Right now, many people aren't getting any answers about what to do next after seeing EA content. And people who do get answers frequently get inconsistent ones. It might be hard with the books that have already gone to print, but I think we could standardize this some more.
Totally agree--I've been noticing that the later stages of the funnel are neglected as well. These are great suggestions! I hope people are inspired to follow them.
I'm especially optimistic about the potential for local meetups and student groups. Regular, discoverable, newbie-friendly EA meetups have already been a big source of growth for the Boston scene (and I imagine other places as well). I'd just like to plug Weeatquince's great guide for running them efficiently, to anyone who's considering starting one!
I agree with this and would add that even monthly meetings only could be very valuable if they're combined with good online follow-up. When you know someone from a meeting first you're probably more likely to ask them lots of questions that if they were just recommended to you over the internet. Nevertheless, I also think it could be promising to invest into personalized online guidance. Michelle mentioned below that the buddy-system wasn't used much, but maybe something similar could work well especially if the demand from new people increases as expected.
Just to add - Weeatquince is Sam Hilton (he's happy for the article not to be anonymous) - I'm sure he'd be happy to chat about it in person too if people are interested in setting up groups!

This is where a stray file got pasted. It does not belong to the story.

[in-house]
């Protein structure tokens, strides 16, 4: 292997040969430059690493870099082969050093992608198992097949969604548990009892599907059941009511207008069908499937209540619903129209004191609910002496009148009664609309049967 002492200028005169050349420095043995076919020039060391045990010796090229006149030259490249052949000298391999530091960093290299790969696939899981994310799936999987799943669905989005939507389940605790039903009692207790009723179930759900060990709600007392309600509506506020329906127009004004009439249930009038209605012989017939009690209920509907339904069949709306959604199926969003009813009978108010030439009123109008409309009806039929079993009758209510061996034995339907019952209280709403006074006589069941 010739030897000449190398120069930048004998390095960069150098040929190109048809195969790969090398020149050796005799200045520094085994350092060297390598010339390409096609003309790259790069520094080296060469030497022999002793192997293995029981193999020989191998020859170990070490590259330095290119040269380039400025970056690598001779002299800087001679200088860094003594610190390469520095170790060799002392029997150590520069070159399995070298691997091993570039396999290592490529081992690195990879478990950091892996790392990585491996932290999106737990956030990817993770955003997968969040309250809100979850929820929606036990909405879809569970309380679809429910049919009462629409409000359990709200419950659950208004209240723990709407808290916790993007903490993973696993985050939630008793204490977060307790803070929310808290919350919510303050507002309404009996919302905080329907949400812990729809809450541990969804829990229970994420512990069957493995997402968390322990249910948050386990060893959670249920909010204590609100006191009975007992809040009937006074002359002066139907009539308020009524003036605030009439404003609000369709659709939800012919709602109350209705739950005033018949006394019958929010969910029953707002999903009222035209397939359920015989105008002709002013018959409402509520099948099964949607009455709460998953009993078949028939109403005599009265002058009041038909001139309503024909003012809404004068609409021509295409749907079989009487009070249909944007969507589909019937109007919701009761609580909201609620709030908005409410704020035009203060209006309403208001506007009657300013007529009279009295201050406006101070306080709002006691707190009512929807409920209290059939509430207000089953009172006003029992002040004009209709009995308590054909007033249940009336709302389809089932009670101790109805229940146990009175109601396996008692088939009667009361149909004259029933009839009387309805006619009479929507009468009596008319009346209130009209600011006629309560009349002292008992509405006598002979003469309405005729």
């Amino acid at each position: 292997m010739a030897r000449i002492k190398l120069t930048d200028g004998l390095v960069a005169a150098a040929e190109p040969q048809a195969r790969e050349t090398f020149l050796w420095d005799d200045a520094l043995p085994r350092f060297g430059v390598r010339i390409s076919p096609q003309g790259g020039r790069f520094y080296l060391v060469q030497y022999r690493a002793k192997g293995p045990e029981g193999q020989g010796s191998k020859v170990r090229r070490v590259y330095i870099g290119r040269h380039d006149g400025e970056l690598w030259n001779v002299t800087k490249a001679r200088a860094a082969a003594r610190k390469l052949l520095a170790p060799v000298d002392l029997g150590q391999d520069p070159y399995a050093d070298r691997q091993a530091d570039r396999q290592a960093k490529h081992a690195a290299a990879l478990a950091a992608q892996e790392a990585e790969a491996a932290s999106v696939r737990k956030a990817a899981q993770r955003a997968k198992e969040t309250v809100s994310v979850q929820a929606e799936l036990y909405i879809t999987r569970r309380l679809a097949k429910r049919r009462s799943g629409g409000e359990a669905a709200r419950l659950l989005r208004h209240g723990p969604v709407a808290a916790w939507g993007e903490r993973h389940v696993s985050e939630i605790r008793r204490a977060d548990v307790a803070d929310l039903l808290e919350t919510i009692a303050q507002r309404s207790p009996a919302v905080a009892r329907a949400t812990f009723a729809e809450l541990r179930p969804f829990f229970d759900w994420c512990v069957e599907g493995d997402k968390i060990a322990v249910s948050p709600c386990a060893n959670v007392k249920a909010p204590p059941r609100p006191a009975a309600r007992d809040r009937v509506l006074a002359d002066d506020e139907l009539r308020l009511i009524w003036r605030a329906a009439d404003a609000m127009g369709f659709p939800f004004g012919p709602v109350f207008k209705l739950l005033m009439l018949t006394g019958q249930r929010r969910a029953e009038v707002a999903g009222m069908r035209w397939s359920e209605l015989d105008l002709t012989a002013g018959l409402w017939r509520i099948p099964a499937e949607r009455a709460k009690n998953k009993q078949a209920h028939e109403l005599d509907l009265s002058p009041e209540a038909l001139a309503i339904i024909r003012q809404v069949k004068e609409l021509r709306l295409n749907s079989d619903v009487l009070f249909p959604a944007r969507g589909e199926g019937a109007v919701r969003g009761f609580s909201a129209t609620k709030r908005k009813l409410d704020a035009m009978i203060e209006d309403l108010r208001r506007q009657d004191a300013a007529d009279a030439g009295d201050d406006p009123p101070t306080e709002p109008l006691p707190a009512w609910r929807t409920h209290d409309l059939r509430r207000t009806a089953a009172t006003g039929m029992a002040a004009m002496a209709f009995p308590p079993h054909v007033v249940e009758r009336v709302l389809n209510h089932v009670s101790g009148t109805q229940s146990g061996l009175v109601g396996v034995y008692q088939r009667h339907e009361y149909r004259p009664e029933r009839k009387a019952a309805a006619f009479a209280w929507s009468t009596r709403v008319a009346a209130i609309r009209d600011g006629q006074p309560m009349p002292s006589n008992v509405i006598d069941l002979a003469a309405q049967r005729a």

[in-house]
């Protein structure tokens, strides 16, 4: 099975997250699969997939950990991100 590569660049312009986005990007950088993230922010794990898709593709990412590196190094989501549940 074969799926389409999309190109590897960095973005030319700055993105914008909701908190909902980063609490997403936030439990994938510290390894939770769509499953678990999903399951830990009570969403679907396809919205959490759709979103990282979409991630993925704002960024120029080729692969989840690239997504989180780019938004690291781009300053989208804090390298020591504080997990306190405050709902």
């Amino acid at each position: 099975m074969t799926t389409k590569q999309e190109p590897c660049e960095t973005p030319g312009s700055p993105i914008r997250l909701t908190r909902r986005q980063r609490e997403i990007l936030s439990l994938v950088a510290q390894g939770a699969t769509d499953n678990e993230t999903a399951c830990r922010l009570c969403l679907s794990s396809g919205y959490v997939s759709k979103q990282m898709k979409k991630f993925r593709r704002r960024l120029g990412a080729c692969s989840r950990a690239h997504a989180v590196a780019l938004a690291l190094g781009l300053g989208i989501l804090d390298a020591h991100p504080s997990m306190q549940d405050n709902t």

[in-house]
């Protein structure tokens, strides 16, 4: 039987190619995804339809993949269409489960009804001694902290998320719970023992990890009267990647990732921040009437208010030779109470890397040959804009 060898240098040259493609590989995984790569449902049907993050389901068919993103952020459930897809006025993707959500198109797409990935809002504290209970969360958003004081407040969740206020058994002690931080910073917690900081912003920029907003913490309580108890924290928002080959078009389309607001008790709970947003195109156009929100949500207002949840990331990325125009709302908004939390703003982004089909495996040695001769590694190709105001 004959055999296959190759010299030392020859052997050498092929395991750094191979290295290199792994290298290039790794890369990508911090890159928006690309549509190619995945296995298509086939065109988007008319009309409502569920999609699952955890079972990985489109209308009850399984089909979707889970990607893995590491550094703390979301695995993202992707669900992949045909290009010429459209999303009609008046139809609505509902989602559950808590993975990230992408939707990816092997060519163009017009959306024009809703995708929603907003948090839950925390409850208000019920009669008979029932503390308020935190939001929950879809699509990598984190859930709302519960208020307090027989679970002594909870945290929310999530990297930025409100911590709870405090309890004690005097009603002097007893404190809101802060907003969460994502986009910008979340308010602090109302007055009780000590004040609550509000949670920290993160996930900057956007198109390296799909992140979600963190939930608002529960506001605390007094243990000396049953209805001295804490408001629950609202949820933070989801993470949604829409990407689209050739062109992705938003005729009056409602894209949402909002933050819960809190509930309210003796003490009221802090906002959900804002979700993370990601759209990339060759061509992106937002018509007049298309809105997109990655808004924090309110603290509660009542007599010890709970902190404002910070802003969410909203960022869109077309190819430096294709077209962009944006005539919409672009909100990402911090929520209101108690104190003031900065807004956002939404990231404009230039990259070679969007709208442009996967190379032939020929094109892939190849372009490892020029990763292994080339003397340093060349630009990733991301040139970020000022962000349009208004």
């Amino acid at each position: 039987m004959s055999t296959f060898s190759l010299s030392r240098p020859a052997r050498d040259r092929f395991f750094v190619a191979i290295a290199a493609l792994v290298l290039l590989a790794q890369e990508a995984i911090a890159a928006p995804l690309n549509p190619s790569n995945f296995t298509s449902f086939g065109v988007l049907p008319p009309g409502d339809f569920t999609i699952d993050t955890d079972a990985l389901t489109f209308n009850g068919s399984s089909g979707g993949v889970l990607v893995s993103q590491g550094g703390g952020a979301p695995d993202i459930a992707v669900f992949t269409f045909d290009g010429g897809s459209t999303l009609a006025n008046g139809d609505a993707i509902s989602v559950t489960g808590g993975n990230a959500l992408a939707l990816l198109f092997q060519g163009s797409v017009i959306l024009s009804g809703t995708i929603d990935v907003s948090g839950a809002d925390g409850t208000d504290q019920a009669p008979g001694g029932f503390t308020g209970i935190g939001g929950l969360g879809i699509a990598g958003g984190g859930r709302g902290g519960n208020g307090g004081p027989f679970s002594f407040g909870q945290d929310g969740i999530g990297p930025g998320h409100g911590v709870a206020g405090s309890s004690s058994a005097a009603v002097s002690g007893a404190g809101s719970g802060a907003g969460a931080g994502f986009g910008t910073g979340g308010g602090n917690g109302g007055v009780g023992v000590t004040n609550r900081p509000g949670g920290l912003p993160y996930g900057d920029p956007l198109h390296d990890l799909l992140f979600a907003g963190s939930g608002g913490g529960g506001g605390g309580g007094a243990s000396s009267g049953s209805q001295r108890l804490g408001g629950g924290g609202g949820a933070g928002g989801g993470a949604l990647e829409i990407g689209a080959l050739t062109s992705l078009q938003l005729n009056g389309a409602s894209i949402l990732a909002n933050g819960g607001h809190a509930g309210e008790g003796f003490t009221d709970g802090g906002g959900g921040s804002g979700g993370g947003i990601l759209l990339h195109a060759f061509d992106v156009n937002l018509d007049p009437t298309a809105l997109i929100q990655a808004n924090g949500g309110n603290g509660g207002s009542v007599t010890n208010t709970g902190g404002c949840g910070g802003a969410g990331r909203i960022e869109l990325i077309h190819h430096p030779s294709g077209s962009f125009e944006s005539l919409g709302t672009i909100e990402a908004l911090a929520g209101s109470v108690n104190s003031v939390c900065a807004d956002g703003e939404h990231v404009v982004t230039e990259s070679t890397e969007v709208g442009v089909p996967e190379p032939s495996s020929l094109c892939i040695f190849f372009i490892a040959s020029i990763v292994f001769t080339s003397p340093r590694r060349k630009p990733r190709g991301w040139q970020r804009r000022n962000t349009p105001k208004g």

Thanks for this Peter. Definitely an important area for more work, and this has lots of great ideas for us to work on! I’m not sure I agree that there more people wanting conversations than are willing to talk. Giles’ ‘buddy’ system seemed to yield a bunch of people happy to chat to new effective altruists, but very few people with questions (that was my impression anyway, as a ‘buddy’ who didn’t end up having any conversations). I think I’d actually characterise Giving What We Can a bit less as focusing on getting people to first hear about effective altruism, and a bit more as focusing on the problem of how to get people from having heard about it to acting on it. We’re planning to hire Luke Ilott in June, the largest part of whose job will be reaching out to people who have had some contact with the idea of giving effectively, and chatting/answering questions/addressing concerns/seeing how the person could get more involved. Our current outreach is also focused heavily on local groups (led by Jon Courtney). These seem both good ways of introducing people to the ideas, and also good ways to get people more engaged with them. Since GWWC is first and foremost a community, we’re hopefully in somewhat of a good position to support people in the process of going from liking the sound of effective altruism, to really putting effective altruism into practice.
On finding people with questions. If I think I could find people who wanted to talk about EA stuff who should they be put in touch with? Is there a clear contact for this? What if I am fairly sure that the conversation would be of low value?
As someone who runs an EA chapter if I get messages from people reasonably often. In the past I have offered to meet people to talk about EA stuff one-on-one and have had this offer taken up. I no longer make this offer due to lack of time. But having someone (ideally someone local) who could meet people could help outreach in London.
This is what I've been setting up for the new local presences I've been creating, and for existing EA groups. I'll put contact details for these local people up on the list and map of EA groups soon.
I obviously agree with this post given that we've already talked about it :-). Three notes: